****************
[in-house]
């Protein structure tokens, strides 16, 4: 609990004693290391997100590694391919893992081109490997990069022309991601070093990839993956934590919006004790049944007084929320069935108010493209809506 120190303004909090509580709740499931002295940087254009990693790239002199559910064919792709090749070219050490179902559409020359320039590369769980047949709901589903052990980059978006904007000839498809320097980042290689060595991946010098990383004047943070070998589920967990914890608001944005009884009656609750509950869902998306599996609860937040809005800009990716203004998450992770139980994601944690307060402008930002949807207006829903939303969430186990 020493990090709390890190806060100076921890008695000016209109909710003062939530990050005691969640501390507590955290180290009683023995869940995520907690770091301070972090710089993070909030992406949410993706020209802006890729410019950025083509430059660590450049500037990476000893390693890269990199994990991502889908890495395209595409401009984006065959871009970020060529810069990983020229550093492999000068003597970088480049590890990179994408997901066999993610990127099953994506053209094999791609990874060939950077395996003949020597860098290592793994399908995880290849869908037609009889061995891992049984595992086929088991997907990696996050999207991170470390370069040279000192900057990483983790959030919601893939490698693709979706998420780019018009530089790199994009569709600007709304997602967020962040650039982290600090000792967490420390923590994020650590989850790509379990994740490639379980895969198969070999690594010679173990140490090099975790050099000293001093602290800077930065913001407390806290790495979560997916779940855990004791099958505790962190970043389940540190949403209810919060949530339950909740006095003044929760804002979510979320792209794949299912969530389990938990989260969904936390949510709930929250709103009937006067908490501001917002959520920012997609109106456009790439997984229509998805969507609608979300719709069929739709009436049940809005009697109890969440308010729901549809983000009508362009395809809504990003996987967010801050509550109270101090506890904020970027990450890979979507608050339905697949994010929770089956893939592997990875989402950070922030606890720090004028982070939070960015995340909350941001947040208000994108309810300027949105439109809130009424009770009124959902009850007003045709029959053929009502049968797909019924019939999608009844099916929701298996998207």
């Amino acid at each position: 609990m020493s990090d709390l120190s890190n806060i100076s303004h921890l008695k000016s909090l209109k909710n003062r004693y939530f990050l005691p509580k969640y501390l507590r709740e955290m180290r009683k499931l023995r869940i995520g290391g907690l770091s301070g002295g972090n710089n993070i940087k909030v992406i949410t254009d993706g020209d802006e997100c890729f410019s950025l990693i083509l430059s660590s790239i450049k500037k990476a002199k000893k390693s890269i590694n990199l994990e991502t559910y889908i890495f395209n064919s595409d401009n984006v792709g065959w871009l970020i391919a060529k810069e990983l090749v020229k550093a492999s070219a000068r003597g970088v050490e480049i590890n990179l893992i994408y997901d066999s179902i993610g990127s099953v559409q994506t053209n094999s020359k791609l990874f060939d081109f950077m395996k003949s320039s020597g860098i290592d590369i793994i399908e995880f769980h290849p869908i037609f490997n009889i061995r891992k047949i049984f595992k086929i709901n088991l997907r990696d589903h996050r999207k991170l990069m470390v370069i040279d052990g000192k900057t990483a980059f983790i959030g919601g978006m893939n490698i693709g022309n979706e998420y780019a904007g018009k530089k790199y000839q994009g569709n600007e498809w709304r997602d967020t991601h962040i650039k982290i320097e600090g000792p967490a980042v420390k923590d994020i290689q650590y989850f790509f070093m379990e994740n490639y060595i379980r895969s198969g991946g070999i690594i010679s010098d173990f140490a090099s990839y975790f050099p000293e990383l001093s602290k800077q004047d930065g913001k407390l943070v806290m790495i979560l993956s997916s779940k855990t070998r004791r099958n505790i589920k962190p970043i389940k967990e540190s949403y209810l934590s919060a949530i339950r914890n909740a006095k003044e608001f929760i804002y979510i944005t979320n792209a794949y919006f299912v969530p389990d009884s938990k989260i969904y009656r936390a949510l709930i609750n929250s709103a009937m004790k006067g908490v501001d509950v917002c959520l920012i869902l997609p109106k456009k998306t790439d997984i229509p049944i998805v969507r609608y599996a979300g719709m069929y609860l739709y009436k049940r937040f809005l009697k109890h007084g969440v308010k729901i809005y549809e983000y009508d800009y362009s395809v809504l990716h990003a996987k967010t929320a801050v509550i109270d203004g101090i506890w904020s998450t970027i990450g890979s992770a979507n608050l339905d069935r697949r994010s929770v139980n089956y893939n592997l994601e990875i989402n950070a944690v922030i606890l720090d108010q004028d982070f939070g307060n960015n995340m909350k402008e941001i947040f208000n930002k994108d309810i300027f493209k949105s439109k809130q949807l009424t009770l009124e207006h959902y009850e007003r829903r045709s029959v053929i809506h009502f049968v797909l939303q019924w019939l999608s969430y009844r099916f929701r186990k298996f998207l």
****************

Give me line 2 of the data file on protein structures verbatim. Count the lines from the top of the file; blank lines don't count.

């Protein structure tokens, strides 16, 4: 609990004693290391997100590694391919893992081109490997990069022309991601070093990839993956934590919006004790049944007084929320069935108010493209809506 120190303004909090509580709740499931002295940087254009990693790239002199559910064919792709090749070219050490179902559409020359320039590369769980047949709901589903052990980059978006904007000839498809320097980042290689060595991946010098990383004047943070070998589920967990914890608001944005009884009656609750509950869902998306599996609860937040809005800009990716203004998450992770139980994601944690307060402008930002949807207006829903939303969430186990 020493990090709390890190806060100076921890008695000016209109909710003062939530990050005691969640501390507590955290180290009683023995869940995520907690770091301070972090710089993070909030992406949410993706020209802006890729410019950025083509430059660590450049500037990476000893390693890269990199994990991502889908890495395209595409401009984006065959871009970020060529810069990983020229550093492999000068003597970088480049590890990179994408997901066999993610990127099953994506053209094999791609990874060939950077395996003949020597860098290592793994399908995880290849869908037609009889061995891992049984595992086929088991997907990696996050999207991170470390370069040279000192900057990483983790959030919601893939490698693709979706998420780019018009530089790199994009569709600007709304997602967020962040650039982290600090000792967490420390923590994020650590989850790509379990994740490639379980895969198969070999690594010679173990140490090099975790050099000293001093602290800077930065913001407390806290790495979560997916779940855990004791099958505790962190970043389940540190949403209810919060949530339950909740006095003044929760804002979510979320792209794949299912969530389990938990989260969904936390949510709930929250709103009937006067908490501001917002959520920012997609109106456009790439997984229509998805969507609608979300719709069929739709009436049940809005009697109890969440308010729901549809983000009508362009395809809504990003996987967010801050509550109270101090506890904020970027990450890979979507608050339905697949994010929770089956893939592997990875989402950070922030606890720090004028982070939070960015995340909350941001947040208000994108309810300027949105439109809130009424009770009124959902009850007003045709029959053929009502049968797909019924019939999608009844099916929701298996998207």